Automotive plant to open in Lobatse


The Botswana Development Corporation (BDC) is at an advanced stage of funding the relocation of Malaysian company, Pasdec Automotive Technologies (PAT) from South Africa to Lobatse.

Relocation of the company, which manufactures automotive wiring harnesses, is expected to create about 500 jobs.

BDC is expected to invest P52 million in the project with the relocation anticipated to be complete by June this year.

A delegation of BDC officials led by Ministry of Trade and Industry Vincent Seretse was in Malaysia last week where details of the investment were expected to be finalised.

Speaking at a welcome dinner held to welcome the Botswana delegation, Seretse said the Pasdec project is very much in line with his government’s agenda of economic development, diversification and export promotion.

“The top priority in our current development plan is job creation, and it is pleasing to note that in the very first phase of the project, 500 jobs will be created.

“This will indeed be a life-changing moment for the people of Lobatse,” Seretse was quoted by Malaysian newspaper, Daily Express as saying.

According to the publication, Seretse noted that Botswana is a great destination for business, considering its political and economic stability, absence of exchange controls, rating as the least corrupt country in Africa, as well as having among the lowest tax regimes in the region and a highly educated and productive workforce.

PAT is owned by the Pahang State Development Economic Corporation (Pasdec).Botswana is also expected to benefit from PAT technology transfer as well as boost its export capacity, which is currently dominated by diamonds.

Founded in 1969, PAT is one of South Africa’s leading automotive component manufacturers that helps the design and manufacture of world-class automotive wiring harnesses.

 The company became part of Pasdec Group in 2000 and among its clients are Nissan, Mercedes Benz and Toyota.

BDC, which already owns the Lobatse Clayworks in the town, is currently undertaking a major restructuring exercise aimed at transforming the organisation into a profitable and sustainable development finance institution.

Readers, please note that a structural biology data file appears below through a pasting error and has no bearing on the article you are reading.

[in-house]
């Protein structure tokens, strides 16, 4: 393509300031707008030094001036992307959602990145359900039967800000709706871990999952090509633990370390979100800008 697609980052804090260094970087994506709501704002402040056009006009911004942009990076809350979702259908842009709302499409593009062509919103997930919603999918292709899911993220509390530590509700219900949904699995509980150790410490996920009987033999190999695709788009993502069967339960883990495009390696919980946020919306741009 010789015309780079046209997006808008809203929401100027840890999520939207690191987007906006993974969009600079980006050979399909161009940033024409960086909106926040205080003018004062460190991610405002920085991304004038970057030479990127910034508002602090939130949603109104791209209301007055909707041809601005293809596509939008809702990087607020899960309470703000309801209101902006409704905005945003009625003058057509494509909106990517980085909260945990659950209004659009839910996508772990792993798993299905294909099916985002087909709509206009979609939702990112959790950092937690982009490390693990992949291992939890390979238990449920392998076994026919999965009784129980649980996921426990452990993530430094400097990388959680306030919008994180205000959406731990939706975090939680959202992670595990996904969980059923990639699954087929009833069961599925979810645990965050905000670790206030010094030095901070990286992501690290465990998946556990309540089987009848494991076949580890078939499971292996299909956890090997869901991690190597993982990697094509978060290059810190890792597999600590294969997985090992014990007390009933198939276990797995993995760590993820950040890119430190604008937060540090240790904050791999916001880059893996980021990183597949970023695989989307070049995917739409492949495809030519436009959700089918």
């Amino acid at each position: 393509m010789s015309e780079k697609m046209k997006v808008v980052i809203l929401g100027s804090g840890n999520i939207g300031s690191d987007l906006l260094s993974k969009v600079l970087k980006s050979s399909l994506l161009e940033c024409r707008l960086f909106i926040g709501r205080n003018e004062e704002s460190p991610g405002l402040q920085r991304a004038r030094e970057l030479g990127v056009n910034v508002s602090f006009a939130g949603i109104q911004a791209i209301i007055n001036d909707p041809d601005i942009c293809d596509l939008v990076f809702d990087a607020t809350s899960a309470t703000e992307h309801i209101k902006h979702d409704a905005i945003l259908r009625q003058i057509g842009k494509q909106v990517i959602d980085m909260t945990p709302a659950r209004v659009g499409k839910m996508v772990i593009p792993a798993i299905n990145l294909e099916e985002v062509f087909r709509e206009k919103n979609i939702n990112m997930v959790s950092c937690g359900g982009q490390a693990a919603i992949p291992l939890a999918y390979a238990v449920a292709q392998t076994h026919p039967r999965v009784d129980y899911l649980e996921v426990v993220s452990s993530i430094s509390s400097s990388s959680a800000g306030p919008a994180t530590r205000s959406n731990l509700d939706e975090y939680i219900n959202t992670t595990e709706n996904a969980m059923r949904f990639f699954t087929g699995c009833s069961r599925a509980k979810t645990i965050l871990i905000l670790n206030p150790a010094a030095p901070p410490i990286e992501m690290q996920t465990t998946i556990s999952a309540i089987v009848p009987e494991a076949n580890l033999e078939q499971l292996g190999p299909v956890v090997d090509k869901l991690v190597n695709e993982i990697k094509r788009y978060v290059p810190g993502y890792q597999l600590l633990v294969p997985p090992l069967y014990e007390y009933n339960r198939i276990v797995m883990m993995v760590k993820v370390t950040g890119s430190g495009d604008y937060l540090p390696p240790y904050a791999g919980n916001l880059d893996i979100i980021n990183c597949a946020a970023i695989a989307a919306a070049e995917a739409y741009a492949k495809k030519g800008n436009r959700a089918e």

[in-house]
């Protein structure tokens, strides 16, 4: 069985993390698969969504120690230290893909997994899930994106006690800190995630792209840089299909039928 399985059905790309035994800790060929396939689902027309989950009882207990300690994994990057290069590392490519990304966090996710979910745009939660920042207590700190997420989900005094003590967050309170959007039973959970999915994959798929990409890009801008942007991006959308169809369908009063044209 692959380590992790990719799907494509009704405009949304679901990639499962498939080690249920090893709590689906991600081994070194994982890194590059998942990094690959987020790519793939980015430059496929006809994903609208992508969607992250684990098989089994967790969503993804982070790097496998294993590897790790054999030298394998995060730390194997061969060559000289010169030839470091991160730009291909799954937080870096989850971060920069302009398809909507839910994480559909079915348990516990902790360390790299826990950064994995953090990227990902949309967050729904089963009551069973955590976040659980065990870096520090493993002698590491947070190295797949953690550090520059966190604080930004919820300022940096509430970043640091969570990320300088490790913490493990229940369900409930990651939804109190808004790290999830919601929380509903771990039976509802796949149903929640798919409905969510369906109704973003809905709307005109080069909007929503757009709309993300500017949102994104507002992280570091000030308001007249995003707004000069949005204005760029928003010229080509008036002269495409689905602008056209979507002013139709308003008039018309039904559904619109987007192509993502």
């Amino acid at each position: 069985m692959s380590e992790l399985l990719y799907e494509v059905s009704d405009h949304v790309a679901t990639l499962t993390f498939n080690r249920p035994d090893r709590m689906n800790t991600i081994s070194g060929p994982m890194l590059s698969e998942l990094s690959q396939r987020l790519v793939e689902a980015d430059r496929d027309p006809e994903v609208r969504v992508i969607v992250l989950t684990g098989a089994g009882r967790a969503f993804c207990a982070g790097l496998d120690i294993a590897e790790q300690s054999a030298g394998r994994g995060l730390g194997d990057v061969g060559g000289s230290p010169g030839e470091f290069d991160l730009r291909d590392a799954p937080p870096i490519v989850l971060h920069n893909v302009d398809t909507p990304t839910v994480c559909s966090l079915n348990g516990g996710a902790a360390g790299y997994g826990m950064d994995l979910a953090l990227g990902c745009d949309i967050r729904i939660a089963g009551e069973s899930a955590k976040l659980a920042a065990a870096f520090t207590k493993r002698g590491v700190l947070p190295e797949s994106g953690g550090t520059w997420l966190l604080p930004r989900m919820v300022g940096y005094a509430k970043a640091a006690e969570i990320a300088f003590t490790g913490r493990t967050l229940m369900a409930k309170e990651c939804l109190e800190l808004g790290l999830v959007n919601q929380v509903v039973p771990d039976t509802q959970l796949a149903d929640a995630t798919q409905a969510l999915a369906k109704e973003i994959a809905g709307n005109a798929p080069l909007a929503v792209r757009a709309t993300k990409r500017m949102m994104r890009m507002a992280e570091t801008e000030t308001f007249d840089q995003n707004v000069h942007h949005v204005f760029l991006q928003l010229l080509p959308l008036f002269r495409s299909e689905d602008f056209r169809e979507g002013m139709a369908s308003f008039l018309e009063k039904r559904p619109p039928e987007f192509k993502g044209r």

BDC Managing Director Bashi Gaetsaloe recently told the media that on completion of the restructuring, the corporation would immediately be profitable.

He noted that the business remodelling programme, which began in October 2013, is aimed at reducing wastage, preserving cash, preserving the integrity of the balance sheet, and creating a platform for sustainable and viable growth.

According to the MD, priority areas for improvement include financial restructuring, review of legal and governance frameworks, organisational structure review, process redesign, and the introduction of best practice risk management policies and frameworks.

Editor's Comment
What about employees in private sector?

How can this be achieved when there already is little care about the working conditions of those within the private sector employ?For a long time, private sector employees have been neglected by their employers, not because they cannot do better to care for them, but because they take advantage of government's laxity when it comes to protecting and advocating for public sector employees, giving the cue to employers within the private sector...

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